Something that’s come up on several of my projects recently is the question of how much randomized text variation can add to the sense of depth in a scene.
In particular, how good a job does it do of simulating lots of different, hand-crafted pieces of content? Are there better and worse ways to deploy random content for this purpose? Do you have a generic sentence form with a lot of randomly swappable elements, like
A red/brown/black/grey dog/fox/squirrel scampers/runs/hurries past you into the undergrowth. ?
Or a table with a lot of hand-rolled sentences, each unique, but each going to be the same every time it appears? Or some variation on all these?
For interactive fiction, this tends to come up a lot in cases where we want to make the world feel deeper and more fleshed out. We want a player to be able to browse a bookshelf and find the titles of many many books. Or hang out in an outdoor area and see lots of environmental messages suggesting people going by, animals passing through, etc. Sometimes it’s possible to rig up a full simulation for this kind of thing — that is, actually track dozens of animal objects running through the gameworld — but usually that’s a lot of overhead for a lightweight effect. (And see Matt Wigdahl’s comments on the “foley” system in Aotearoa.)
My current operating theory is:
1) it’s good to have a mix of more generic sentences with lots of variation and more hand-crafted sentences with moderate variation. This keeps things from feeling too predictable.
2) where random variation is used, the most productive way to use it to maximize the *impression* of content is to construct pairings/arrangements of random elements that are themselves striking and memorable or distinctive.
I brought this up on the #craft channel on ifMUD, where I had the following conversation with Andrew Plotkin (“zarf”) and Dan Shiovitz (“inky”). They had a couple extra points I hadn’t come up with, so, with permission, here’s what they said:
Emily says, “so I’ve been thinking about randomized output and zarf’s observation that having random text composed of (say) N variants * M variants does not produce the sensation of N * M different things”
Emily says, “but something more like N + M maybe”
Emily says, “(I may be misremembering, but I think this came up years ago re. Hunter in Darkness)”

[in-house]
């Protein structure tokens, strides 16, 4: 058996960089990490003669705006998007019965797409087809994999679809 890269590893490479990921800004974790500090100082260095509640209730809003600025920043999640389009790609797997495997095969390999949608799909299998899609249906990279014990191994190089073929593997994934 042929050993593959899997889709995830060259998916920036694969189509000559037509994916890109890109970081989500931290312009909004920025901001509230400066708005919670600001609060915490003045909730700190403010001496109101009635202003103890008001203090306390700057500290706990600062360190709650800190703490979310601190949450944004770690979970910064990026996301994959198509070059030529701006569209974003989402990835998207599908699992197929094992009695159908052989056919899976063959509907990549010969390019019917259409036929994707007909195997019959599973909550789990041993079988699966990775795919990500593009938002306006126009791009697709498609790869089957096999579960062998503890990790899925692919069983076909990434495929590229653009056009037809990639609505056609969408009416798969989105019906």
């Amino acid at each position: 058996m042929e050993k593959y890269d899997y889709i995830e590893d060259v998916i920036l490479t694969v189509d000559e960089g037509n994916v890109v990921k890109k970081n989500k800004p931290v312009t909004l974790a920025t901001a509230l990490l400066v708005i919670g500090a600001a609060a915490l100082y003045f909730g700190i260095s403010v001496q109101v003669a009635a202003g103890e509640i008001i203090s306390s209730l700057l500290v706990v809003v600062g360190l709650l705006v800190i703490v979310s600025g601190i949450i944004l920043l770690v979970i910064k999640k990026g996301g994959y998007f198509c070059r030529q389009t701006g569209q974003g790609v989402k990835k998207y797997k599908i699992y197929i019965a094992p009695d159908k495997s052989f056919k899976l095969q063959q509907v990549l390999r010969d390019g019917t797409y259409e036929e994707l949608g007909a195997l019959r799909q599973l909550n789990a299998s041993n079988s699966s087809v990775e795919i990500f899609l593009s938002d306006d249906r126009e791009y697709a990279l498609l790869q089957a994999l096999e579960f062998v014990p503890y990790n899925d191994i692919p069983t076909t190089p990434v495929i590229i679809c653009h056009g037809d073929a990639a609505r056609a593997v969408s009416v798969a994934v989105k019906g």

zarf says, “Probably”
Emily says, “but what I am wondering is, does that still hold true if the combination of N and M is itself surprising/memorable? I’m thinking of the Curses radio here”
zarf says, “it’s never *exactly* true”
zarf says, “and you can finesse it in various ways”
Emily says, “where if you actually imagine an easy listening version of Head Like a Hole, that is a specific thing”
zarf says, “that’s a good example except that I can’t imagine an easy listening version of Head Like a Hole”
Emily asks, “The Real Slim Shady on Glockenspiel?”
zarf says, “having grammatical variations is more memorable than word variations, for example”
Emily says (to zarf), “hm, yeah”
zarf says, “so allowing both ‘The Real Slim Shady on Glockenspiel’ and ‘a Glockenspiel rendition of The Real Slim Shady’ is more than twice as good”
Emily says (to zarf), “that is an excellent point”
inky says, “anyway, it seems to me like the goal probably shouldn’t be to create something that is entertaining enough to act as “primary content””
zarf says, “right”
Emily says (to inky), “well, no — I’m more thinking of things that can be used as dynamic window dressing”
inky says, “but rather have it be secondary content that occasionally produces something interesting enough to act as primary content”
zarf says, “(this reminds me that I should write a blog entry about that MMO prototype that I never did anything with)”
zarf says, “the secret plan that I never did anything with was to combine the window dressing with a power law of frequency, so that the room descriptions are random but one *particular* random room is your home base and you see it more often”
Emily says, “huh”
Emily says, “that’s interesting”
zarf says, “and then there are the rooms you visit frequently, and the rooms you visit rarely”
Emily says, “what I did with CoS for things like the pedestrians was to have a lot of autogenerated stuff and then layers of handcrafted more-specific stuff”
Emily says, “in an attempt to reproduce that feeling where you see a lot of mundane things but occasionally something surprising”
zarf says, “yeah”
zarf says, “I like the idea of making the handcrafted stuff *still* somewhat random, just rarer”
Emily says, “from a narrative point of view, I guess the purpose of this is to suggest to the player over time what is normal and what is slightly exceptional in this environment”
inky says, “or to surprise or amuse or disconcert them”
inky says, “(which are all based on defining normal and then violating it, so)”